From January 8th through 10th, Nintendo held its special Nintendo World 2011 public event at Japan’s Makuhari Messe. It was the first opportunity for the public to see and play the upcoming Nintendo 3DS handheld. TSSZ News’s Japan based reporter Danny Russell went there, and shares his experience below.
What you really want to know is what the 3DS is really like and whether it really does what it says on the tin or not. Well, yes it does. However, some games pull the effect off more successfully than others. The 3D effect is only visible to the person directly in front of the unit, and some of the games have issues with blurring if you are holding the 3DS closer than 45cm or further than 60cm away from you. If you play a bit too frantically and turn the screen even slightly away from you this can also cause the 3D effect to “split”. Nintendo staff were keen to remind everyone before playing about the 3D slider that is sometimes required to “fix” the 3D effect for the player and anyone younger than six was not permitted to play in 3D.
Let’s go over the unit itself. It is not much larger nor heavier than a DS lite. It is glossy both inside and out and therefore prone to fingerprint smudges. The stylus slots in at the back, and the headphone jack is in the front-centre. The slide (analogue) pad is soft and glides smoothly and freely around, but the directional pad is not really up to snuff with previous efforts, but neither is it as awkwardly out of place as it looks on the unit. The ABXY buttons as well as the shoulder buttons click in a similarly pleasing fashion to their predecessors, but the Select, Home and Start “buttons” are rather ghastly plasticky fake buttons that give a similar feeling to poking blister packs. The bottom, touch screen is effectively identical to its DS counterparts while the wider, 3D screen dominates it above. To the right of the 3D screen is one of the most important features – a 3D slider. I think the best way to think of this is in a similar way to the old-school monochrome Game Boy, Game Boy Pocket and Game Boy Light contrast slider. Maxing it out will create the greatest amount of 3D distance between the foreground and the background whilst turning it down reduces this distance. Turning it all the way off turns on the 2D mode which dramatically decreases the jagginess and generally improves the visual quality of most games. Above the 3D screen is a single 0.3MP camera, while behind it are two more 0.3MP cameras capable of working together to take 3D photos. The unit will be available in “Aqua Blue” and “Cosmo Black” colours upon launch next month in Japan. Aqua Blue is the better of the two. Nintendo has sadly confirmed that the 3DS will be region coded, meaning if you import a Japanese 3DS you will not be able to play Western games on it.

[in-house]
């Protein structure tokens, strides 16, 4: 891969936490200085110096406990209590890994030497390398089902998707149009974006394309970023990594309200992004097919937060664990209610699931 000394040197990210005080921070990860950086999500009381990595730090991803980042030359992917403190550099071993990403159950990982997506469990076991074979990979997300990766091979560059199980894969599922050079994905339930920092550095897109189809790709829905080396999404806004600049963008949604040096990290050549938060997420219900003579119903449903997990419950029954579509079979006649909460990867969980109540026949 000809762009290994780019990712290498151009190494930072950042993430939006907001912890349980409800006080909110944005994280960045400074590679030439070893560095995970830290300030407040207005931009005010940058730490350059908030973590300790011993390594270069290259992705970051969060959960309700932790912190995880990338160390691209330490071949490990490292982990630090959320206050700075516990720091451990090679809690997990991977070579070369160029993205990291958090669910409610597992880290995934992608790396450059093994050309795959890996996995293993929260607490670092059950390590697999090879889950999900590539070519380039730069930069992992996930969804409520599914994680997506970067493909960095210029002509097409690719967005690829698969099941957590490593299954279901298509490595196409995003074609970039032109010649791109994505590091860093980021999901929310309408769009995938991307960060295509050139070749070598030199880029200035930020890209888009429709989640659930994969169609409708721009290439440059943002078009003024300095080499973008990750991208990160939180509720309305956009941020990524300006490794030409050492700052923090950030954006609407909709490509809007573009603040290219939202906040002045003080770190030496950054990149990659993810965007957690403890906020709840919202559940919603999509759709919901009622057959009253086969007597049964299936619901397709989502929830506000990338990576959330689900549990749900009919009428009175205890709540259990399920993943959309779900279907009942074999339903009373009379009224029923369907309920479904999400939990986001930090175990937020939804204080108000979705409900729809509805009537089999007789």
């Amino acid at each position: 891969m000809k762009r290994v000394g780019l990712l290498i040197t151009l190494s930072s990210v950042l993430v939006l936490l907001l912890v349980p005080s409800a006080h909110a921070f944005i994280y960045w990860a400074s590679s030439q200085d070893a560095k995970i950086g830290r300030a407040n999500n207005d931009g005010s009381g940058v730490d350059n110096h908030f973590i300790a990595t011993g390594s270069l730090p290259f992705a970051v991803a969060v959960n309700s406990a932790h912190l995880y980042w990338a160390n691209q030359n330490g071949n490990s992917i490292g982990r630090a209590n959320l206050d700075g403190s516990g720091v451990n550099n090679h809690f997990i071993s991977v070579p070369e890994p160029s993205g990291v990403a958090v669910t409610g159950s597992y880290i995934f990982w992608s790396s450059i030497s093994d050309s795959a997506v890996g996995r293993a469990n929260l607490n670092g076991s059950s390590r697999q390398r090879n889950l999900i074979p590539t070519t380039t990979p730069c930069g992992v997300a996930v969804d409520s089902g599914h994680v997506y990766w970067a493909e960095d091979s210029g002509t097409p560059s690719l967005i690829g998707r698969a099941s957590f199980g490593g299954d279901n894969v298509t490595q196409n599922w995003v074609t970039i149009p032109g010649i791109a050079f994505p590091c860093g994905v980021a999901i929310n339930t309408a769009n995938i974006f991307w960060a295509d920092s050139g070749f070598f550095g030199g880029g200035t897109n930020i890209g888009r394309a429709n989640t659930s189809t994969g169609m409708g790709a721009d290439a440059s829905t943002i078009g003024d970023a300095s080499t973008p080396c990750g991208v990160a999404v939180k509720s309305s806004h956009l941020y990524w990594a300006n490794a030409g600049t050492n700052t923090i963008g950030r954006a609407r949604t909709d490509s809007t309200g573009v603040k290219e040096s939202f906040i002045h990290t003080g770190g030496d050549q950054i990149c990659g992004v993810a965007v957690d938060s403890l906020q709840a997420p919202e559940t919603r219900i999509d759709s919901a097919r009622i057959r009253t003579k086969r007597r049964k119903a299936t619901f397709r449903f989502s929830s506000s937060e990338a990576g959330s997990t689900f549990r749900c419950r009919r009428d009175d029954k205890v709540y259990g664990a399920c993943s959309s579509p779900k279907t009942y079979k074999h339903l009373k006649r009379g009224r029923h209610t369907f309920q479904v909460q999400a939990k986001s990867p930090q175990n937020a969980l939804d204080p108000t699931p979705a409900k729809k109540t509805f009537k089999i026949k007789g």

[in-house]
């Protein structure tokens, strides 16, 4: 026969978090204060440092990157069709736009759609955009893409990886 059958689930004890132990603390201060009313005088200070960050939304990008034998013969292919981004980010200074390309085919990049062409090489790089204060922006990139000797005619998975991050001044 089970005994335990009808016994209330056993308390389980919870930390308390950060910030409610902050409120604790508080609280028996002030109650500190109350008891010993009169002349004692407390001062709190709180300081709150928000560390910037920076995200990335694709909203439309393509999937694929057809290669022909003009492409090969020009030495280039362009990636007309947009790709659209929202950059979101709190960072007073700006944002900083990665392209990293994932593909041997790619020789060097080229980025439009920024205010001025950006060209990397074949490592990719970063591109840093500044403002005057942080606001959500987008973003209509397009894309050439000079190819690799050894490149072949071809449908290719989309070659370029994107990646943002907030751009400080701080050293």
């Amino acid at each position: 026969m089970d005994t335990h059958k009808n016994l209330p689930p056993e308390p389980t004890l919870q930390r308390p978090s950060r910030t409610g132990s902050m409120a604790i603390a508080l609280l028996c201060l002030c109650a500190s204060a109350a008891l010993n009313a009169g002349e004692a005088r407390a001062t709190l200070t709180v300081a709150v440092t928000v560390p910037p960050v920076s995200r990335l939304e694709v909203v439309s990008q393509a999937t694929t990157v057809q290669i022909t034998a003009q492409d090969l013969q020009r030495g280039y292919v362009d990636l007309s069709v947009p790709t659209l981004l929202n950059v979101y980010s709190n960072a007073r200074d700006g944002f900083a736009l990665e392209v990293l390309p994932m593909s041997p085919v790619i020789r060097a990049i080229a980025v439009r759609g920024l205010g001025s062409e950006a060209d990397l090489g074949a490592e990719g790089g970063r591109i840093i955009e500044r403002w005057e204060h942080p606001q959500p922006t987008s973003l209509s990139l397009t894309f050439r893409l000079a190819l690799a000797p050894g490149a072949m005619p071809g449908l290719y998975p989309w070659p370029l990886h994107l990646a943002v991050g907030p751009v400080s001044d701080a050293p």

Super Monkey Ball 3D, Sega’s only offering at Nintendo World 2011, was only available in video form on two 3DS units fastened securely in two holes in the wall. The 3D itself was convincing enough and best employed in the games main puzzle mode. The title screen, possibly even the story mode too, is presented in a cute pop-up book style. Several sidegames were also shown – namely a full-on 3D kart racing mode and a boxing / fighting mode that takes place on a 2D plane in a similar style to Smash Bros.
I also spotted Toshihiro Nagoshi, currently known for his work on Sega’s Yakuza series, once producer and director of the Super Monkey Ball series, skulking around on the second day of the event. He had a peek over at Super Monkey Ball 3D’s presence and spent the rest of his short visit liaising with a Japanese journalist or two, Nintendo representatives and gave his signature to one very happy fan.
This post was originally written by the author for TSSZ News.